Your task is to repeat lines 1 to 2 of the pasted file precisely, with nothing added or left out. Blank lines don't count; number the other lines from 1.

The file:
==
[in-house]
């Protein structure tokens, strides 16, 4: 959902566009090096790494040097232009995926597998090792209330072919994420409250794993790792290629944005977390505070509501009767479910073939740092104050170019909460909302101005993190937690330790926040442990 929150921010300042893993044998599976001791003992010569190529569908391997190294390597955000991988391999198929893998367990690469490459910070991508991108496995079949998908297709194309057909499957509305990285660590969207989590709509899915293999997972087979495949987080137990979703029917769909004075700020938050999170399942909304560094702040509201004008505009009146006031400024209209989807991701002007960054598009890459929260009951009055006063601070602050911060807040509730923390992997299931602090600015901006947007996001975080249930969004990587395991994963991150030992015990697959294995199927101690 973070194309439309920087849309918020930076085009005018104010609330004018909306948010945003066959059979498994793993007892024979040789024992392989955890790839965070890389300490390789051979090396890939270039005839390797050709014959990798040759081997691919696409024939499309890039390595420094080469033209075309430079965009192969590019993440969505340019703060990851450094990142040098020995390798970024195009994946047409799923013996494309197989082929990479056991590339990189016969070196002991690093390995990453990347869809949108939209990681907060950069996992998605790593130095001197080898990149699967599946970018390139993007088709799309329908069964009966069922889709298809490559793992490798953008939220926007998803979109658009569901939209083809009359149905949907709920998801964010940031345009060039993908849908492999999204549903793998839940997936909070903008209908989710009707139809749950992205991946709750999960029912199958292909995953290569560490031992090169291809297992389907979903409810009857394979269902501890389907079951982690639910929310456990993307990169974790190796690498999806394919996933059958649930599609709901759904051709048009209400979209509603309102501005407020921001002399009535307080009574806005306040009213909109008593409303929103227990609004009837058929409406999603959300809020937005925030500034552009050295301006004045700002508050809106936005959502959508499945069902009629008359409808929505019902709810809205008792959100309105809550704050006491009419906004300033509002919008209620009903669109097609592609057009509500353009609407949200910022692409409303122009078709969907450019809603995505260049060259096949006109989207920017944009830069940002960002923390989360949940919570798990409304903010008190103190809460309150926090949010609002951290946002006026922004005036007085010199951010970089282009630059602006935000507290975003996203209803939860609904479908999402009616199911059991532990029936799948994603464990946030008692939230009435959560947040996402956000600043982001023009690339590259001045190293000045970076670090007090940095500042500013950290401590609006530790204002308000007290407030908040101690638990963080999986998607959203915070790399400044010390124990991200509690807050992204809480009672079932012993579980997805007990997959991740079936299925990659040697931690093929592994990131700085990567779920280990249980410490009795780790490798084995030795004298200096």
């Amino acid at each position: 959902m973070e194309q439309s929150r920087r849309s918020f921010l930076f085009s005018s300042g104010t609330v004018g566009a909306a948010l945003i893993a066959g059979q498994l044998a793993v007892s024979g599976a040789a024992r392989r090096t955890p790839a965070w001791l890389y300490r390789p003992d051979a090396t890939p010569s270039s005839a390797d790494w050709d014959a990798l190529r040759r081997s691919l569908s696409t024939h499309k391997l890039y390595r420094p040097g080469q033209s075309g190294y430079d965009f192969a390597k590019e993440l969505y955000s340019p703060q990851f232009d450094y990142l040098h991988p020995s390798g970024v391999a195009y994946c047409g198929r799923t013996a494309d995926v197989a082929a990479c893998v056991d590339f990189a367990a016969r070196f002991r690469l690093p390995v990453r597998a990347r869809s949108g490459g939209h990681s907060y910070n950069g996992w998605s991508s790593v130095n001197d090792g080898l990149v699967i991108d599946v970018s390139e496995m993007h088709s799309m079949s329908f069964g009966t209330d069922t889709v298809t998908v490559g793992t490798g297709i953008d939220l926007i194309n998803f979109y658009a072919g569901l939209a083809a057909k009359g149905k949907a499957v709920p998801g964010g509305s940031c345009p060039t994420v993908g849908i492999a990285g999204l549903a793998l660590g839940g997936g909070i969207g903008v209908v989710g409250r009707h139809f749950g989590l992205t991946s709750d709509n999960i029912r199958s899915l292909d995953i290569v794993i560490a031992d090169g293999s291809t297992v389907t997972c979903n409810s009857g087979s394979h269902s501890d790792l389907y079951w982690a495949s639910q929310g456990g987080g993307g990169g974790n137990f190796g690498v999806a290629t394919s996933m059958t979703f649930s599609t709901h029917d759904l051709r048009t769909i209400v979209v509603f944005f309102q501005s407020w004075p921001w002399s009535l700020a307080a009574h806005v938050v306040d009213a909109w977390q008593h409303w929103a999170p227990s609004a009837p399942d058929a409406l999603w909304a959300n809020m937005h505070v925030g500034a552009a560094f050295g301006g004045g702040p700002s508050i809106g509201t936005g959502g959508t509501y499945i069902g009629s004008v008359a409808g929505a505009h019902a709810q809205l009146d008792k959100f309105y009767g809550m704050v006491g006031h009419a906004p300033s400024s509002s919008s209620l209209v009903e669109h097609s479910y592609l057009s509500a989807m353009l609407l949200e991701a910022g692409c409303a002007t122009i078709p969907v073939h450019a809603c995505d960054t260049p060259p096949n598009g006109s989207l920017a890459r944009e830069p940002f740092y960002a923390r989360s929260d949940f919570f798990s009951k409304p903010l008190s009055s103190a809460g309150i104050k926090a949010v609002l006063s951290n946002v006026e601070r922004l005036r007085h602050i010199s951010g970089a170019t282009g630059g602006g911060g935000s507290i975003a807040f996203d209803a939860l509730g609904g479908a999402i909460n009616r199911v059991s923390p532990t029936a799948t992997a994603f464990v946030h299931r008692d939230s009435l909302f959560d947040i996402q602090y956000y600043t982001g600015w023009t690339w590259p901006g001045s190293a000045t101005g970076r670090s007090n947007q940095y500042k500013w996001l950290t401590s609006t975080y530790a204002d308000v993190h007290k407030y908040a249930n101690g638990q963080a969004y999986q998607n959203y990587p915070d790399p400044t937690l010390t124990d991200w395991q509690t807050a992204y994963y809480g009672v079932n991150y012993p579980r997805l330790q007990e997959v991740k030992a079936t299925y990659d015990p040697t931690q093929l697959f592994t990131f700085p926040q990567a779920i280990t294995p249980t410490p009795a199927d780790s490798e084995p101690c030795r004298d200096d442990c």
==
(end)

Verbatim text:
[in-house]
């Protein structure tokens, strides 16, 4: 959902566009090096790494040097232009995926597998090792209330072919994420409250794993790792290629944005977390505070509501009767479910073939740092104050170019909460909302101005993190937690330790926040442990 929150921010300042893993044998599976001791003992010569190529569908391997190294390597955000991988391999198929893998367990690469490459910070991508991108496995079949998908297709194309057909499957509305990285660590969207989590709509899915293999997972087979495949987080137990979703029917769909004075700020938050999170399942909304560094702040509201004008505009009146006031400024209209989807991701002007960054598009890459929260009951009055006063601070602050911060807040509730923390992997299931602090600015901006947007996001975080249930969004990587395991994963991150030992015990697959294995199927101690 973070194309439309920087849309918020930076085009005018104010609330004018909306948010945003066959059979498994793993007892024979040789024992392989955890790839965070890389300490390789051979090396890939270039005839390797050709014959990798040759081997691919696409024939499309890039390595420094080469033209075309430079965009192969590019993440969505340019703060990851450094990142040098020995390798970024195009994946047409799923013996494309197989082929990479056991590339990189016969070196002991690093390995990453990347869809949108939209990681907060950069996992998605790593130095001197080898990149699967599946970018390139993007088709799309329908069964009966069922889709298809490559793992490798953008939220926007998803979109658009569901939209083809009359149905949907709920998801964010940031345009060039993908849908492999999204549903793998839940997936909070903008209908989710009707139809749950992205991946709750999960029912199958292909995953290569560490031992090169291809297992389907979903409810009857394979269902501890389907079951982690639910929310456990993307990169974790190796690498999806394919996933059958649930599609709901759904051709048009209400979209509603309102501005407020921001002399009535307080009574806005306040009213909109008593409303929103227990609004009837058929409406999603959300809020937005925030500034552009050295301006004045700002508050809106936005959502959508499945069902009629008359409808929505019902709810809205008792959100309105809550704050006491009419906004300033509002919008209620009903669109097609592609057009509500353009609407949200910022692409409303122009078709969907450019809603995505260049060259096949006109989207920017944009830069940002960002923390989360949940919570798990409304903010008190103190809460309150926090949010609002951290946002006026922004005036007085010199951010970089282009630059602006935000507290975003996203209803939860609904479908999402009616199911059991532990029936799948994603464990946030008692939230009435959560947040996402956000600043982001023009690339590259001045190293000045970076670090007090940095500042500013950290401590609006530790204002308000007290407030908040101690638990963080999986998607959203915070790399400044010390124990991200509690807050992204809480009672079932012993579980997805007990997959991740079936299925990659040697931690093929592994990131700085990567779920280990249980410490009795780790490798084995030795004298200096």